It’s this point in the game where my character build really starts to come together. I’ve gone with a Hex build, which requires an investment both in Faith and Intelligence, as it’s a hybrid spellcasting class. So, my “go to” spells are getting set, and I’m zeroing in on the armor and weapons I will most likely use for the rest of the game.

During this period, I do a lot of exploring, going back to areas I’ve already cleared and grabbing items I may have missed, as well as dropping my summon sign and letting people bring me in for co-op.

While some players might feel like this part of the game is a grind, I really enjoy it. There aren’t the big and quick jumps in level like the early game, but that’s fine with me. “The Plateau” is where I really get to know my character, and ready myself for the push through the rest of the game.


Dark Souls II–A World of Co-Opportunities

After putting twenty-five hours into Dark Souls II, one of the things that stands out the most to me is how much of an emphasis has been placed on cooperative multiplayer. As someone who really grew to love the co-op in this series, it’s been a great experience for me so far.

From Software has made it easier than ever to engage in co-op, and to customize the type of co-op experience you want to have. From the covenant you join, to your “Soul Memory” (the total number of souls obtained regardless of your character’s level), the game’s goal is to match you up with people who are about as powerful as you so you can play through a level at the appropriate challenge.

For those that don’t really want to deal with summoning or invasions, you can actually “turn off” the multiplayer features by Burning a Human Effigy (a consumable item that can turn you human) at a bonfire. For me though, the multiplayer is one of the most interesting aspects of the Souls series.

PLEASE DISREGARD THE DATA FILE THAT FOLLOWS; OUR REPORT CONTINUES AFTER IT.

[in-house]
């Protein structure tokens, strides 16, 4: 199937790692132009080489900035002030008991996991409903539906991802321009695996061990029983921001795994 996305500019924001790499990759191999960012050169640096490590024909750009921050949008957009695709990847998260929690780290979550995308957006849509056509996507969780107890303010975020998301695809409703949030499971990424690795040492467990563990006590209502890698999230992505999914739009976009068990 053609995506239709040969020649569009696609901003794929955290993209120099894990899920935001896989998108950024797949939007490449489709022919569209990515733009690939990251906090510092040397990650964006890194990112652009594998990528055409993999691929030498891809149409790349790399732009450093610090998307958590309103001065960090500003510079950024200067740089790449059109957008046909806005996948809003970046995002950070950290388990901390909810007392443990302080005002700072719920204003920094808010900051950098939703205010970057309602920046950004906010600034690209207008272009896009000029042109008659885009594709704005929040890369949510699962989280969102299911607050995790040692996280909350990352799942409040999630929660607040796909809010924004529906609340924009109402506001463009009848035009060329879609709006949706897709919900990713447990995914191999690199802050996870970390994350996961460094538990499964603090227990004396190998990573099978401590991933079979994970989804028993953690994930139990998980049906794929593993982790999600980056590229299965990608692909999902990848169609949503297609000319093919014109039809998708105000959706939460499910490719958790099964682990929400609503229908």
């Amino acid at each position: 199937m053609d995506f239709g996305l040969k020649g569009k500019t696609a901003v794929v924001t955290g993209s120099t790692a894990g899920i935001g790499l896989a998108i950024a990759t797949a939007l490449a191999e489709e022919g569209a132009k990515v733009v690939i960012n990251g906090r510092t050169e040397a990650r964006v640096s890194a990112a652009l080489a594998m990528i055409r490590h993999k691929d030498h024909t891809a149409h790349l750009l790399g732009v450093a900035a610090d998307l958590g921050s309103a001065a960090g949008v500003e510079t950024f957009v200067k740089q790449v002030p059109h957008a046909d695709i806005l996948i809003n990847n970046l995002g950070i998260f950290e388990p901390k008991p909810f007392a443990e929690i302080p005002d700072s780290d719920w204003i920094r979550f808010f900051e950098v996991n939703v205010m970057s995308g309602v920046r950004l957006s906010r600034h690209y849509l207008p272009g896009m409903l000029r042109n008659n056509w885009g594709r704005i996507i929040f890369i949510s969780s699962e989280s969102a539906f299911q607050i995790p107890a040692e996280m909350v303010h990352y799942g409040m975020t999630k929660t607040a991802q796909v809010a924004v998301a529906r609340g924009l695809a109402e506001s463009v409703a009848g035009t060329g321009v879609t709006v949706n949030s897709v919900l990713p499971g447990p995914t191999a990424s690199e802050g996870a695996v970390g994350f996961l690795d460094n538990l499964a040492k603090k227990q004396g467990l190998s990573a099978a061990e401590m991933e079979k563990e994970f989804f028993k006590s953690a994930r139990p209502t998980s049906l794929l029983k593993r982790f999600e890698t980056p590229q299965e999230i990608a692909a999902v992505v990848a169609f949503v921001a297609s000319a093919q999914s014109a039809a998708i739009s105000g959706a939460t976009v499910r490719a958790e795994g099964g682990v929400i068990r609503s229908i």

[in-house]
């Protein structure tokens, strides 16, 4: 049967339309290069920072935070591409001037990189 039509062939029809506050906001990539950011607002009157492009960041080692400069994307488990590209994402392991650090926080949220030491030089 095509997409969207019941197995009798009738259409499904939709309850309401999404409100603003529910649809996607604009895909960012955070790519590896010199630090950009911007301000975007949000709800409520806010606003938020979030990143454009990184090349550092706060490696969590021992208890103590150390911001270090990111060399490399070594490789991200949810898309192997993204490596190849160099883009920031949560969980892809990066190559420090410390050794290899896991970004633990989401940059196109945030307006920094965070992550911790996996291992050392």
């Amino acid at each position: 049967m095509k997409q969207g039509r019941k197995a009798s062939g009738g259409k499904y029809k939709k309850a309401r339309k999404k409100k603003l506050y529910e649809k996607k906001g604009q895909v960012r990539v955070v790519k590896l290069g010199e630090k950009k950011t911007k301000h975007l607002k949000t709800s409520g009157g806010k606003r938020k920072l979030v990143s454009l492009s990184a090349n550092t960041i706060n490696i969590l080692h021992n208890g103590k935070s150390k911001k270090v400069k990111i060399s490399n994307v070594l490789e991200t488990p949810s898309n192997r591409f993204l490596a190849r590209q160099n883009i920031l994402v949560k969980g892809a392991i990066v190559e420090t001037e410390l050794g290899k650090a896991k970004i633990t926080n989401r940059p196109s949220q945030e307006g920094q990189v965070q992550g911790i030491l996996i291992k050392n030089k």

I’ve actually been using co-op as a chance to preview a level before I go through it in my own game. I’ll help a few people through the level as a kind of practice, and then make a run through myself.

You can also use co-op as a way to farm for souls, as the developers pretty much did away with the type of farming you could do in the previous game. I actually like this way better, as I’m helping others while I grind to get enough souls to either improve my gear or level my character. The only thing you have to be careful about when doing this is that your Soul Memory continues to increase, and you will eventually move past the level range of most players who are summoning or being summoned in a particular area.

One of the more interesting things I’ve noticed is that very few people are taking advantage of the ability to voice chat in Dark Souls II. I haven’t used it, and I haven’t encountered anyone who is using it. I really love the gesture system of communication, and the anonymous nature of the co-op. The gestures this time around are fantastic, and for me voice chat would ruin the atmosphere of the game.